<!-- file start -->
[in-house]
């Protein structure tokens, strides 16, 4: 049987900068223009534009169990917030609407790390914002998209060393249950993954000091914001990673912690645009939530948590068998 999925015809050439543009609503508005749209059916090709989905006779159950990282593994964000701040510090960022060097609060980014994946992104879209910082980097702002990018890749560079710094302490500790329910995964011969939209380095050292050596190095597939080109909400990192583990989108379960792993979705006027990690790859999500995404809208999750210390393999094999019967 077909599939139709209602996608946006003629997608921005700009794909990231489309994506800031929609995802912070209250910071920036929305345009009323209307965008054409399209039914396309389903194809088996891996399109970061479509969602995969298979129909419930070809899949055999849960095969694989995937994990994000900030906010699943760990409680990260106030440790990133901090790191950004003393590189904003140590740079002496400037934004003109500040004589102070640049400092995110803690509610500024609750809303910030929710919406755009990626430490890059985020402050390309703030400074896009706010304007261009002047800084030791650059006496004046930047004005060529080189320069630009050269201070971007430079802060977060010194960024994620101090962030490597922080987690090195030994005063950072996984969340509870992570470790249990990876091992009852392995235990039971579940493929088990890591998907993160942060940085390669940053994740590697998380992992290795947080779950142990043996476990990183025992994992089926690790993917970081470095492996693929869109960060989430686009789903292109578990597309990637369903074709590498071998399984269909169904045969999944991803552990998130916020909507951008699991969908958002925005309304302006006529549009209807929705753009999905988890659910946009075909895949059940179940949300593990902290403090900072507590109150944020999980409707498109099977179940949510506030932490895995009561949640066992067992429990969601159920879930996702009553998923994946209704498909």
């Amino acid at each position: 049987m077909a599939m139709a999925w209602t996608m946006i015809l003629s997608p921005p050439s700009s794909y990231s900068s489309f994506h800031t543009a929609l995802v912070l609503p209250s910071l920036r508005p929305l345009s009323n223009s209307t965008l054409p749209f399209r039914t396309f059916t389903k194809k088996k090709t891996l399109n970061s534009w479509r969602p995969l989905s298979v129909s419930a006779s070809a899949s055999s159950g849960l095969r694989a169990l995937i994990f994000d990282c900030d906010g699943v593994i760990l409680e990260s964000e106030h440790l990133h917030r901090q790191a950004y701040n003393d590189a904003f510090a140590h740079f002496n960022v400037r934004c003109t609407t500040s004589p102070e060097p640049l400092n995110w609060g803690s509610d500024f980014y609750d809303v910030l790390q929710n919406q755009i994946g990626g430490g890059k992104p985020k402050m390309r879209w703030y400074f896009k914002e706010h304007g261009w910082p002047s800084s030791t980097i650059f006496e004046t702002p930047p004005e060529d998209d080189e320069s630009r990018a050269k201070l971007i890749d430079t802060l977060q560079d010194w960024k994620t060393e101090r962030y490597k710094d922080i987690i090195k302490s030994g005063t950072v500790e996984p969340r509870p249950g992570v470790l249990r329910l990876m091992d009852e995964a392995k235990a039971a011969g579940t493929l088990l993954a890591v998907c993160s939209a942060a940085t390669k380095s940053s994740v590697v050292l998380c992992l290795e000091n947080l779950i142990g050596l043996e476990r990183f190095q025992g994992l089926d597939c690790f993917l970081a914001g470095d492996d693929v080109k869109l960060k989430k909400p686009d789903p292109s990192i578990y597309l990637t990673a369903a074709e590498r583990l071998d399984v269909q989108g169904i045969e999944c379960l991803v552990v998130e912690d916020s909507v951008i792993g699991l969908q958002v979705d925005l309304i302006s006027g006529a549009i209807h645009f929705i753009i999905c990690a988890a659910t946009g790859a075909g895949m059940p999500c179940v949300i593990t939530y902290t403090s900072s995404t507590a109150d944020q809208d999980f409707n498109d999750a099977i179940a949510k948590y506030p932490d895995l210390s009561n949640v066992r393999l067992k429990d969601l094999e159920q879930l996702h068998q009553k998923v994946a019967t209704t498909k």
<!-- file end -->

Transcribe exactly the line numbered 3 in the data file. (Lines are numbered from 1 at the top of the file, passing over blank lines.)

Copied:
């Amino acid at each position: 049987m077909a599939m139709a999925w209602t996608m946006i015809l003629s997608p921005p050439s700009s794909y990231s900068s489309f994506h800031t543009a929609l995802v912070l609503p209250s910071l920036r508005p929305l345009s009323n223009s209307t965008l054409p749209f399209r039914t396309f059916t389903k194809k088996k090709t891996l399109n970061s534009w479509r969602p995969l989905s298979v129909s419930a006779s070809a899949s055999s159950g849960l095969r694989a169990l995937i994990f994000d990282c900030d906010g699943v593994i760990l409680e990260s964000e106030h440790l990133h917030r901090q790191a950004y701040n003393d590189a904003f510090a140590h740079f002496n960022v400037r934004c003109t609407t500040s004589p102070e060097p640049l400092n995110w609060g803690s509610d500024f980014y609750d809303v910030l790390q929710n919406q755009i994946g990626g430490g890059k992104p985020k402050m390309r879209w703030y400074f896009k914002e706010h304007g261009w910082p002047s800084s030791t980097i650059f006496e004046t702002p930047p004005e060529d998209d080189e320069s630009r990018a050269k201070l971007i890749d430079t802060l977060q560079d010194w960024k994620t060393e101090r962030y490597k710094d922080i987690i090195k302490s030994g005063t950072v500790e996984p969340r509870p249950g992570v470790l249990r329910l990876m091992d009852e995964a392995k235990a039971a011969g579940t493929l088990l993954a890591v998907c993160s939209a942060a940085t390669k380095s940053s994740v590697v050292l998380c992992l290795e000091n947080l779950i142990g050596l043996e476990r990183f190095q025992g994992l089926d597939c690790f993917l970081a914001g470095d492996d693929v080109k869109l960060k989430k909400p686009d789903p292109s990192i578990y597309l990637t990673a369903a074709e590498r583990l071998d399984v269909q989108g169904i045969e999944c379960l991803v552990v998130e912690d916020s909507v951008i792993g699991l969908q958002v979705d925005l309304i302006s006027g006529a549009i209807h645009f929705i753009i999905c990690a988890a659910t946009g790859a075909g895949m059940p999500c179940v949300i593990t939530y902290t403090s900072s995404t507590a109150d944020q809208d999980f409707n498109d999750a099977i179940a949510k948590y506030p932490d895995l210390s009561n949640v066992r393999l067992k429990d969601l094999e159920q879930l996702h068998q009553k998923v994946a019967t209704t498909k």